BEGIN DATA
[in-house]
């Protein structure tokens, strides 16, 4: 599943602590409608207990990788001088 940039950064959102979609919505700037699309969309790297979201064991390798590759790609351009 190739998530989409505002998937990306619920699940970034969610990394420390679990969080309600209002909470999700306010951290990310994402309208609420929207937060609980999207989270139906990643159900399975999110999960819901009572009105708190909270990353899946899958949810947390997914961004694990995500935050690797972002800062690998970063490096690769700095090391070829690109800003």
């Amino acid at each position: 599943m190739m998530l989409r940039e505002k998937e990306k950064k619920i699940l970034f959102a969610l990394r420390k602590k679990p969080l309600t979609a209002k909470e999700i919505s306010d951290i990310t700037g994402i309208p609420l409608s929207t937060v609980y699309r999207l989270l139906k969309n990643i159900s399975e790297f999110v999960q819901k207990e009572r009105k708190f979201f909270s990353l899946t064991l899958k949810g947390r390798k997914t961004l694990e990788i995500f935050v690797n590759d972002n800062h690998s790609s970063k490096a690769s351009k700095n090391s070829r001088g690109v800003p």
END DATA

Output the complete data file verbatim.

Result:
[in-house]
């Protein structure tokens, strides 16, 4: 599943602590409608207990990788001088 940039950064959102979609919505700037699309969309790297979201064991390798590759790609351009 190739998530989409505002998937990306619920699940970034969610990394420390679990969080309600209002909470999700306010951290990310994402309208609420929207937060609980999207989270139906990643159900399975999110999960819901009572009105708190909270990353899946899958949810947390997914961004694990995500935050690797972002800062690998970063490096690769700095090391070829690109800003």
């Amino acid at each position: 599943m190739m998530l989409r940039e505002k998937e990306k950064k619920i699940l970034f959102a969610l990394r420390k602590k679990p969080l309600t979609a209002k909470e999700i919505s306010d951290i990310t700037g994402i309208p609420l409608s929207t937060v609980y699309r999207l989270l139906k969309n990643i159900s399975e790297f999110v999960q819901k207990e009572r009105k708190f979201f909270s990353l899946t064991l899958k949810g947390r390798k997914t961004l694990e990788i995500f935050v690797n590759d972002n800062h690998s790609s970063k490096a690769s351009k700095n090391s070829r001088g690109v800003p």